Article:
N2 - Symbiotic associations with microbes can help plants to respond to environmental changes. In this study, we investigated how colonization by root endophytic fungi enhances performance of Chenopodium quinoa and its ability to cope with extended periods of drought. The fungus Penicillium minioluteum, which was isolated from quinoa naturally occurring in the Atacama Desert, was used for endophyte colonization. We developed a greenhouse experiment, subjecting endophyte-infected (E+) and endophyte-free (E−) plants to two treatments: water deficit and abundant water availability. Differences in plant performance, photosynthesis, water-use efficiency and photochemical efficiency between E+ and E− plants under both water treatments were examined. We assessed the nature of the plant–symbiont interaction (parasitic or mutualistic) under both treatment conditions. We found that P. minioluteum initially affected radicle growth, subsequently triggering improvements in root formation, with the latter particularly evident under drought conditions. Under low water, E+ plants demonstrated a 40% improvement in root formation relative to E− plants; however, physiological responses to drought were not demonstrably enhanced by the presence of endophytic fungi. The nature of the interaction appeared to be positive, but only under conditions of water stress. Our study demonstrates that, in C. quinoa, P. minioluteum assists in coping with water stress primarily by affecting substantial root biomass adjustments, and that host benefits in this relationship are conferred in conditions of stress only. © 2017, Springer Science+Business Media B.V., part of Springer Nature.

AB - Symbiotic associations with microbes can help plants to respond to environmental changes. In this study, we investigated how colonization by root endophytic fungi enhances performance of Chenopodium quinoa and its ability to cope with extended periods of drought. The fungus Penicillium minioluteum, which was isolated from quinoa naturally occurring in the Atacama Desert, was used for endophyte colonization. We developed a greenhouse experiment, subjecting endophyte-infected (E+) and endophyte-free (E−) plants to two treatments: water deficit and abundant water availability. Differences in plant performance, photosynthesis, water-use efficiency and photochemical efficiency between E+ and E− plants under both water treatments were examined. We assessed the nature of the plant–symbiont interaction (parasitic or mutualistic) under both treatment conditions. We found that P. minioluteum initially affected radicle growth, subsequently triggering improvements in root formation, with the latter particularly evident under drought conditions. Under low water, E+ plants demonstrated a 40% improvement in root formation relative to E− plants; however, physiological responses to drought were not demonstrably enhanced by the presence of endophytic fungi. The nature of the interaction appeared to be positive, but only under conditions of water stress. Our study demonstrates that, in C. quinoa, P. minioluteum assists in coping with water stress primarily by affecting substantial root biomass adjustments, and that host benefits in this relationship are conferred in conditions of stress only. © 2017, Springer Science+Business Media B.V., part of Springer Nature.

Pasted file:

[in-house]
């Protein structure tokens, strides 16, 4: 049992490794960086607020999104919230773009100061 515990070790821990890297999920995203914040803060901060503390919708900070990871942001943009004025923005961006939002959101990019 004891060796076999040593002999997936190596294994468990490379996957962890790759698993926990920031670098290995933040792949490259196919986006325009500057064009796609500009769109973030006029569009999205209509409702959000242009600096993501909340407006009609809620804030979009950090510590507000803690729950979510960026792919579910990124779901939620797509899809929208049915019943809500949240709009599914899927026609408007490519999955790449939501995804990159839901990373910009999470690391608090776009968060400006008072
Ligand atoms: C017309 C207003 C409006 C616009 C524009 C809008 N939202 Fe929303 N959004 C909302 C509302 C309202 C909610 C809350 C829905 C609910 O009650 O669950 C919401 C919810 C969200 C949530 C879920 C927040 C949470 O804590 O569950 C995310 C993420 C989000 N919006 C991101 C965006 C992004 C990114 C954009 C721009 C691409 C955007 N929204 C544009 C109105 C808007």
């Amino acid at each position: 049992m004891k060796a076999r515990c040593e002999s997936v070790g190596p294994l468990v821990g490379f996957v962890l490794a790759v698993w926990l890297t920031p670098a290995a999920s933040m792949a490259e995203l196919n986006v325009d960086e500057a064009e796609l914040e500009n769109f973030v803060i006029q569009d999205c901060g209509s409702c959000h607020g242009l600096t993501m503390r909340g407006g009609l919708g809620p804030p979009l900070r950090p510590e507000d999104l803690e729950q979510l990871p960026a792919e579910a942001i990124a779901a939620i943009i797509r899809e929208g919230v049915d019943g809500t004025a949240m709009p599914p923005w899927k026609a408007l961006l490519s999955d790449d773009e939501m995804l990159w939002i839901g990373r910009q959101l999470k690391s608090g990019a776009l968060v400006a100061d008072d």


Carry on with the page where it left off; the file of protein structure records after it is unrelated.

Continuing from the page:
KW - Plant tolerance

KW - Quinoa

KW - Root formation

KW - Root-associated fungi

KW - Water deficit

KW - biomass

KW - colonization

KW - drought stress

KW - endophyte

KW - fungus

KW - herb

KW - physiological response

KW - root system

KW - water availability

KW - water stress

KW - Atacama Desert

KW - Chile

KW - Chenopodium quinoa

KW - Fungi

KW - Penicillium minioluteum

U2 - 10.1007/s11258-017-0791-1

DO - 10.1007/s11258-017-0791-1

M3 - Article

VL - 219

SP - 231

EP - 240

JO - Plant Ecology

T2 - Plant Ecology

JF - Plant Ecology

SN - 1385-0237

IS - 3

ER -